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The Connected Enterprise

PODCAST

The Catalyst for Change: Mind Katalyst Discusses How Technology Can Help Businesses Solve Society's Challenges

Posted by Vision33 on Jul 8, 2020 12:00:00 PM

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Full Transcript

Carl Lewis:

Welcome to the Connected Enterprise Podcast. I'm Carl Lewis, your host from Vision 33, and our guest is Carnellia Ajasin, CEO of Mind Katalyst. Carnellia, thanks for being here. Please tell us about yourself, Mind Katalyst, and your work there. If I recall, you’re not just the CEO; you’re also the founder.

Carnellia Ajasin:

Yes, I am. The company is Mind Katalyst, and we help business leaders and entrepreneurs create technology-enabled products to solve societal issues regarding business, learning, work, data, etc. We're making sure the products we develop, whether they’re hardware or software, align with the challenges we see in various areas of our lives.

Carl Lewis:

It's a unique approach. It sounds like you work with customers who are coming up with new ideas, products, and business models themselves. Also, I liked what I read about Mind Katalyst on your website. It seems to fall in line with what I discuss on the podcast: new and emerging technologies and how businesses take advantage of them.

Carnellia Ajasin:

Yes.

Carl Lewis:

What do you see in your work? Do you have examples of fun things your customers have done with today’s technology buzzwords – automation, artificial intelligence, the internet of things, machine learning, etc.?

Carnellia Ajasin:

Sure. We see a lot of buzzword products, like IOT and virtual reality. I've had several meetings with clients who want to focus on therapeutically treating phobias with virtual or augmented reality. The question is, “How do we use these technologies to help people have an experience?” That's a transformative experience in therapy.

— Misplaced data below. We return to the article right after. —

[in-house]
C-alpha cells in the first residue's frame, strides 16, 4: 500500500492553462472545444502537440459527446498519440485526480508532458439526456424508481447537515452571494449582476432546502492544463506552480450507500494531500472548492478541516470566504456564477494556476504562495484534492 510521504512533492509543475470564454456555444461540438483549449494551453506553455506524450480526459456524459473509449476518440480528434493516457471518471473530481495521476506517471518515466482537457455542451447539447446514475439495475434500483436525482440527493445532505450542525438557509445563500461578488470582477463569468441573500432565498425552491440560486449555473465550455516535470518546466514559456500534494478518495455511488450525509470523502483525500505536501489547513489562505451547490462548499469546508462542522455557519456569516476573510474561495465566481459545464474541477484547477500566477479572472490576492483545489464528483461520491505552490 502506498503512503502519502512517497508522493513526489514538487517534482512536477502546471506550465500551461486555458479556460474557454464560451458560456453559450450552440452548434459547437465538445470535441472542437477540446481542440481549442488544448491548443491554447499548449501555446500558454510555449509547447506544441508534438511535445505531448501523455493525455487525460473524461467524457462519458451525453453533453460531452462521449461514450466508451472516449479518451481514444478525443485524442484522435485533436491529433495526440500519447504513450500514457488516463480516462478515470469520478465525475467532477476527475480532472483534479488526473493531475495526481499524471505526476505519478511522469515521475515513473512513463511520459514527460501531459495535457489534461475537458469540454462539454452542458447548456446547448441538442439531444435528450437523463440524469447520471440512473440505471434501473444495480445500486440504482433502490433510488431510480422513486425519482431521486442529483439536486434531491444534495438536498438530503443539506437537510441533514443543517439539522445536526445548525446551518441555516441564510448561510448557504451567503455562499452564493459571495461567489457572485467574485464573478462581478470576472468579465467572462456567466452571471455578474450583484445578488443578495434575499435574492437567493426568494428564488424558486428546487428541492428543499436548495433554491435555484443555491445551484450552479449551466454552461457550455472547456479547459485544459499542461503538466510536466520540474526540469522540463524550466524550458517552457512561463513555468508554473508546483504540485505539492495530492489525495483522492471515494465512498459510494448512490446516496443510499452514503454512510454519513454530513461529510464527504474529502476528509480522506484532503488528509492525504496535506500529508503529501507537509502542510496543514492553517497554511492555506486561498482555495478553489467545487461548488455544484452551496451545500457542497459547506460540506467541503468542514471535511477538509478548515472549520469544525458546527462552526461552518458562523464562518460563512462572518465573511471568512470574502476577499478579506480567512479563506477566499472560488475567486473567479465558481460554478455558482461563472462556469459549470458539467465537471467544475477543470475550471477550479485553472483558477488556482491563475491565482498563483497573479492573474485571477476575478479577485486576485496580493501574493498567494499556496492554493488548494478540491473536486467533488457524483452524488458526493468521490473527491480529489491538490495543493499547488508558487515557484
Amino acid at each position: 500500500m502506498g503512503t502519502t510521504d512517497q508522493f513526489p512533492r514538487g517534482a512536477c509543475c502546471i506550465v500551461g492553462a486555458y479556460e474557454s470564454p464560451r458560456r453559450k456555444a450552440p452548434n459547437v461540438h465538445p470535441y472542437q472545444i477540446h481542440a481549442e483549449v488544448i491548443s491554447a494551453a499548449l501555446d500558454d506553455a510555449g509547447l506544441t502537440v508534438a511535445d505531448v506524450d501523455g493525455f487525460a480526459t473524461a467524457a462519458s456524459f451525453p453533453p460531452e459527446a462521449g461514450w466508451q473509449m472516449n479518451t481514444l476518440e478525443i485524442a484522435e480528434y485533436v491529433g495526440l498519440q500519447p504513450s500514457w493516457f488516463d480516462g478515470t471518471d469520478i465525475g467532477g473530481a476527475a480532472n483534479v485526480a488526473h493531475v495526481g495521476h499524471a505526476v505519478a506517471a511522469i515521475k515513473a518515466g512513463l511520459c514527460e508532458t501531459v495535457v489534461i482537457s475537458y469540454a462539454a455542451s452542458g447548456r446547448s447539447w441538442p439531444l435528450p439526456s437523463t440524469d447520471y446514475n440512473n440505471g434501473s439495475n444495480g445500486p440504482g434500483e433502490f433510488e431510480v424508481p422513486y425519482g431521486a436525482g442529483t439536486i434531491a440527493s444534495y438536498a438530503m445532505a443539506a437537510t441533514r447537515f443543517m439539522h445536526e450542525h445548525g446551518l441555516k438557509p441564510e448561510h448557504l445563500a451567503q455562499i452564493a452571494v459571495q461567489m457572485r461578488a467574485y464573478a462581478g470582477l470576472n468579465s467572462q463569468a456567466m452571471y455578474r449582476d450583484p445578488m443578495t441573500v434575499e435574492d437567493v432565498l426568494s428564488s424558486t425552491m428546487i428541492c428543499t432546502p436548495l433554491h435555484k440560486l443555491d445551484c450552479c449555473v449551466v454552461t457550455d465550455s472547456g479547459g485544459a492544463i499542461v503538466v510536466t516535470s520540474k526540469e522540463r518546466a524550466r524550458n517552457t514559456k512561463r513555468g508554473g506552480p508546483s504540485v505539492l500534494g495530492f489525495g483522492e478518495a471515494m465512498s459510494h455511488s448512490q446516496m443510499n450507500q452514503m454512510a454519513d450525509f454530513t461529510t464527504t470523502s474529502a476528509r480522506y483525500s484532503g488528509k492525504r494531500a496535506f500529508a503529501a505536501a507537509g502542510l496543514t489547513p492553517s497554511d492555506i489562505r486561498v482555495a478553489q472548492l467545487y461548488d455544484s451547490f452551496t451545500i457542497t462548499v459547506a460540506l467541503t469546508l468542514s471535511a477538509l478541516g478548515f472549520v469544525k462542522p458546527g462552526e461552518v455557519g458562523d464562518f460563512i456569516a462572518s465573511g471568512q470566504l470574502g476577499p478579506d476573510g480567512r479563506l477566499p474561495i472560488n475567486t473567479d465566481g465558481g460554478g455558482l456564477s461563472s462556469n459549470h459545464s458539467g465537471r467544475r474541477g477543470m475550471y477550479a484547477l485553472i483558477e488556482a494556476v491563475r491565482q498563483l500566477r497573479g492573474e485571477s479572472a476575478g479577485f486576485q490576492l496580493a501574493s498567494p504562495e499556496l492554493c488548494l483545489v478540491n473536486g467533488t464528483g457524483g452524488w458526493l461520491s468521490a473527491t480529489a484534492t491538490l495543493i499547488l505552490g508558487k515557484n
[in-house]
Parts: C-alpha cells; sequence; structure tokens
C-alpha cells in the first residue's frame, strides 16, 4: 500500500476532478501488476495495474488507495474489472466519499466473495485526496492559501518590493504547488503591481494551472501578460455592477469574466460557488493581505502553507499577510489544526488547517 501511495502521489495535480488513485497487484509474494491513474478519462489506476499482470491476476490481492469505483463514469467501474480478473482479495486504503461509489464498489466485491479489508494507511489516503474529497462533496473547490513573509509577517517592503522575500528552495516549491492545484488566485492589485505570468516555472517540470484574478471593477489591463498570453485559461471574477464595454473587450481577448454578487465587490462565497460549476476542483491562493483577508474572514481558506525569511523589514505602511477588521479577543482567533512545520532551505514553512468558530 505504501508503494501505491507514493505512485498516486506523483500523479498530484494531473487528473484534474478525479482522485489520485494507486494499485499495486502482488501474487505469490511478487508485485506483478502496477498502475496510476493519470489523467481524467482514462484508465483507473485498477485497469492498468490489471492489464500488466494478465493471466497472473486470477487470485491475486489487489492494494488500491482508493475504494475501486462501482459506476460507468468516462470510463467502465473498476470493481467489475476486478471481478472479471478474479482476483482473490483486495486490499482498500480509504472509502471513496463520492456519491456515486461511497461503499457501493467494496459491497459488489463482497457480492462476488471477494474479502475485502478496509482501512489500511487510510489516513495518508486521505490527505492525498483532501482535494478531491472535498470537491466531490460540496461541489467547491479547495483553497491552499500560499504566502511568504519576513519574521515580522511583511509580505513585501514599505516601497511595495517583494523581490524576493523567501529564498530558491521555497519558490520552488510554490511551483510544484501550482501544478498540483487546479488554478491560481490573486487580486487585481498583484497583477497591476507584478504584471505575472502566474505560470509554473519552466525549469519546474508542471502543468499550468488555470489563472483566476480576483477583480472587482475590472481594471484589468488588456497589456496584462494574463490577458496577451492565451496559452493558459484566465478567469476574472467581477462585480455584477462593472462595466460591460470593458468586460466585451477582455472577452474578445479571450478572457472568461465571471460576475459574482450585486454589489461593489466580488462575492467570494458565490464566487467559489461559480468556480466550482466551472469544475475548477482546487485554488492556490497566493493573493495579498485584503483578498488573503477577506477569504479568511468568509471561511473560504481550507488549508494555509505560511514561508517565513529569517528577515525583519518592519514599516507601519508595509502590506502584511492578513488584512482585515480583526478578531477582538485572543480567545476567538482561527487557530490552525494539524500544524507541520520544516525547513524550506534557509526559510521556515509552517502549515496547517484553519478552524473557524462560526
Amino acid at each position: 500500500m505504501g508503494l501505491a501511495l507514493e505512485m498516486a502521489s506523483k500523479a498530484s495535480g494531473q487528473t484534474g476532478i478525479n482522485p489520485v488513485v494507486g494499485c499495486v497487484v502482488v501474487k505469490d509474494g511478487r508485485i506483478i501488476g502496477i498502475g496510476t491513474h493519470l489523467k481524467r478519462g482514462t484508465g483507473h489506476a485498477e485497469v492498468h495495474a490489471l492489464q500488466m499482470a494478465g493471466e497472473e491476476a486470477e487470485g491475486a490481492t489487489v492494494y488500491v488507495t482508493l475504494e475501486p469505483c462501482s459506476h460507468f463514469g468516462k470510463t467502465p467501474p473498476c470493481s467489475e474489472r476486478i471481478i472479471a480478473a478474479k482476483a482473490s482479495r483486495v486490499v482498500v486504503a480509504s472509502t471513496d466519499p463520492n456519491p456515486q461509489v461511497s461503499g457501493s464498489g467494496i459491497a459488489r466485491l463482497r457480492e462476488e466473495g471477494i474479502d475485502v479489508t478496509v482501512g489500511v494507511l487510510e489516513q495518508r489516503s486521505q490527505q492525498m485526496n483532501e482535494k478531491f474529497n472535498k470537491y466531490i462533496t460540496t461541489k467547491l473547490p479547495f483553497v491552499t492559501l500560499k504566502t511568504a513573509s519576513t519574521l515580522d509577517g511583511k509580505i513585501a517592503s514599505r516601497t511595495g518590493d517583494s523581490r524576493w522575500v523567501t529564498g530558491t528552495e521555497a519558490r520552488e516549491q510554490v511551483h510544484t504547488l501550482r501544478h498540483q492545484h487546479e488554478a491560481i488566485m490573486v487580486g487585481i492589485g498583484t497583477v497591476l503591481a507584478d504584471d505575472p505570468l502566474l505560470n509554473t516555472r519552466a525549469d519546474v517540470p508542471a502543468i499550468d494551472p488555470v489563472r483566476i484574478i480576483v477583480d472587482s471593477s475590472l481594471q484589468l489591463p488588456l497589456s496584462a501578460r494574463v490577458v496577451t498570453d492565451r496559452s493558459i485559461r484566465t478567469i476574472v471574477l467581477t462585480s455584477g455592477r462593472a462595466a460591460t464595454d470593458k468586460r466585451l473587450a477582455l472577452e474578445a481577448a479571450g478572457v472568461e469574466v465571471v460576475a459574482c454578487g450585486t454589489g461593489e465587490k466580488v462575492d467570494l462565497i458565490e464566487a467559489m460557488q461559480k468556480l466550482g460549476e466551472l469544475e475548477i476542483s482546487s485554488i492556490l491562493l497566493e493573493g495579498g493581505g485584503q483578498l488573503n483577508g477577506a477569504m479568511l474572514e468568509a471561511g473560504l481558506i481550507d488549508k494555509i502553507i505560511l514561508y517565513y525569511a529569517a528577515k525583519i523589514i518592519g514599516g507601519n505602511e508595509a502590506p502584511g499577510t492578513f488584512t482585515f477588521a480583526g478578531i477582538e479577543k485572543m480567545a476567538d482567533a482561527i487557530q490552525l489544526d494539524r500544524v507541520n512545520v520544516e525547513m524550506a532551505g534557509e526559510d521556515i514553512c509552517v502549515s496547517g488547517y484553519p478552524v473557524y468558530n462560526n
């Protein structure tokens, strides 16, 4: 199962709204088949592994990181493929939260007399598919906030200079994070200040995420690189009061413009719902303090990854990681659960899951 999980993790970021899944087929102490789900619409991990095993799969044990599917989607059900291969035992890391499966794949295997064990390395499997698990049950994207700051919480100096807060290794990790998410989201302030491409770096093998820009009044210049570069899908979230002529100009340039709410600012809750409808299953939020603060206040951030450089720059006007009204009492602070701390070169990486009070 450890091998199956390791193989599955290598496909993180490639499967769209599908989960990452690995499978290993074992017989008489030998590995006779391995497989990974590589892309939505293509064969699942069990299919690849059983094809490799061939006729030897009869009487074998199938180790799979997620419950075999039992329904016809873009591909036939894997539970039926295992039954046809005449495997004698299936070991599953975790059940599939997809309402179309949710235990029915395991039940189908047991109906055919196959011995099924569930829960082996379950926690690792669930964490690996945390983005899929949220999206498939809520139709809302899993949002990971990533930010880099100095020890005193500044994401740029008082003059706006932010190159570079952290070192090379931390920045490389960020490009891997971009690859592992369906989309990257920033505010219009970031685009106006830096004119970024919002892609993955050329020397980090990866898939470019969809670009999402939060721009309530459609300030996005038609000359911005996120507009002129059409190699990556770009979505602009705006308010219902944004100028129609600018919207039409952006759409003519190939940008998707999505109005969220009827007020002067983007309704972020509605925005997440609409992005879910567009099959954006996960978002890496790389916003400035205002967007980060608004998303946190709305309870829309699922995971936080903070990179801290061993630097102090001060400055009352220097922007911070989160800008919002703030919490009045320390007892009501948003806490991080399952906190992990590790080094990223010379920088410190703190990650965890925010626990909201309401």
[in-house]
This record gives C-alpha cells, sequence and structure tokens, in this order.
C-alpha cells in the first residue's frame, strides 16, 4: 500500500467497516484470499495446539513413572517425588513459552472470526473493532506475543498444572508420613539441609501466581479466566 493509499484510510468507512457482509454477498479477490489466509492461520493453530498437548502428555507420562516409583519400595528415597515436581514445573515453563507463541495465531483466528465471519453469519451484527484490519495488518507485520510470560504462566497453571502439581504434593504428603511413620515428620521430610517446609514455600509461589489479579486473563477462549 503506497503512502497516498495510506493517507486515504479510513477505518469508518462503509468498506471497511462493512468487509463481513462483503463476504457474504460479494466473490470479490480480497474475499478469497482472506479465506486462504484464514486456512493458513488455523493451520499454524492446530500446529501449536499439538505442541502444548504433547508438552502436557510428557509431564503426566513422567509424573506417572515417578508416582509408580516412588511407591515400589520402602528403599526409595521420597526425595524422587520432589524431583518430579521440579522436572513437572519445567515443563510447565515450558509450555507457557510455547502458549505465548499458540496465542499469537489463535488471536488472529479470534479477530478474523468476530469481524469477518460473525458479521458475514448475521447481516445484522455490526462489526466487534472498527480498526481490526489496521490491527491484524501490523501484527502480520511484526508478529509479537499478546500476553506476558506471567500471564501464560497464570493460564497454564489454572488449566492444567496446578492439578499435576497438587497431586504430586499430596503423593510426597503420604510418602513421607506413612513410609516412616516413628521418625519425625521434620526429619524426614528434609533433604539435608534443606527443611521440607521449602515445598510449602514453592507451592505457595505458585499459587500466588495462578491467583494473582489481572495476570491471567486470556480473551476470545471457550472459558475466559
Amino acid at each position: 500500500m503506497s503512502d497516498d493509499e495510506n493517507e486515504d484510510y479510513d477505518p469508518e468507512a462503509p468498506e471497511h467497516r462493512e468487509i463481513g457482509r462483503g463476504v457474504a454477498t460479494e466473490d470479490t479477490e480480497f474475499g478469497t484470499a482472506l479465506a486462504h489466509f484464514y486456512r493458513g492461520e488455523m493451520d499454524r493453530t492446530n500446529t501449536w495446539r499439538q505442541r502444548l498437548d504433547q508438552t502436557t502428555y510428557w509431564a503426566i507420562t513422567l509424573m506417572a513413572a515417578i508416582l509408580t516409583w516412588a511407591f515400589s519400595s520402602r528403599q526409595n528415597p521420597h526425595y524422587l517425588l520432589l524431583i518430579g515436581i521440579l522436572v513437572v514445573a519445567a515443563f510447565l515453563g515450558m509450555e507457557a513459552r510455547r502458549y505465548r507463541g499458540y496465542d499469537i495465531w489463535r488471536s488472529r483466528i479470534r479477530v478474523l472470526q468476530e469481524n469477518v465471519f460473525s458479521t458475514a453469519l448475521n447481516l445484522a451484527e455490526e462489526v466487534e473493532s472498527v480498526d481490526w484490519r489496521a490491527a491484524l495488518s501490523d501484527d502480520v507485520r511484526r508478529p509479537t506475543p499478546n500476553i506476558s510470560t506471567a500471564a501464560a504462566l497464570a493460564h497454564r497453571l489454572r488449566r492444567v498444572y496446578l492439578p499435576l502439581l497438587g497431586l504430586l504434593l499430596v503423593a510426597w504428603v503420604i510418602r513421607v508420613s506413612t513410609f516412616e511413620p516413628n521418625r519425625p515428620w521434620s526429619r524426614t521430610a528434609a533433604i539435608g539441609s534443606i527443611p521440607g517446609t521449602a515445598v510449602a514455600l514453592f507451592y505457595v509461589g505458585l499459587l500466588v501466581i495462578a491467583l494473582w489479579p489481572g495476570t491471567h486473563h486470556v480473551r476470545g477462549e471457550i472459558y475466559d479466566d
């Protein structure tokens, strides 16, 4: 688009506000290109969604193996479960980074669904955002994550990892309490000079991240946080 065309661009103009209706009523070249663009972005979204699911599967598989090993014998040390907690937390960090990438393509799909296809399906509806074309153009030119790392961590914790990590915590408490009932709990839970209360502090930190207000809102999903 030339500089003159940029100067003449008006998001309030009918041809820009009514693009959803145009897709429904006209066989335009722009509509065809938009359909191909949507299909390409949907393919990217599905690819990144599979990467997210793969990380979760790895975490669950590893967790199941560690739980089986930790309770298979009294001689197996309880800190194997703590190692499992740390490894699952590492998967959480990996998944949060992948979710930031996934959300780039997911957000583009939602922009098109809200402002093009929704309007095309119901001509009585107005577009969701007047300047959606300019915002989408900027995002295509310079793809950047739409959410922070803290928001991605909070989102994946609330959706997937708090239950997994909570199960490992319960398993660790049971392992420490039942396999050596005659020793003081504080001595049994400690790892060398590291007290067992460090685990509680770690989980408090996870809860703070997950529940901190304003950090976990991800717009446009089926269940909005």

Carnellia Ajasin:

It’s interesting because it seems so “old hat” to sit on the couch and talk through your issues versus learning how to mitigate those fears while experiencing them in a controlled manner. Especially when you're dealing with phobias of heights, bugs, dogs, drowning, etc.

Carnellia Ajasin:

Those are things we discuss with clients. We've also discussed physical products related to IOT and what's connecting a physical product to a device. I had a client with ideas for helping preemies and identifying when they're in health trouble. For example, as opposed to just monitoring them by looking at a screen or hearing them on a walkie-talkie device, you could have their vitals displayed in a phone app – things of that nature.

Carl Lewis:

It’s fascinating to be involved in projects like that.

Carnellia Ajasin:

Absolutely.

Carl Lewis:

They’re difficult projects.

Carnellia Ajasin:

Yes.

Carl Lewis:

They're challenging, time-consuming, and, to some extent, we're hungry for resources like money and talent. What are the biggest challenges of using these technologies when you're trying to do something new and groundbreaking?

Carnellia Ajasin:

There are unique opportunities for organizations and universities to take advantage of regarding capital and funding, but one challenge is money. It's also finding the right people to be a private team, buy into your idea, finesse it, and develop it. After development, another challenge is growth hacks. How do we position ourselves to acquire new customers?

Carnellia Ajasin: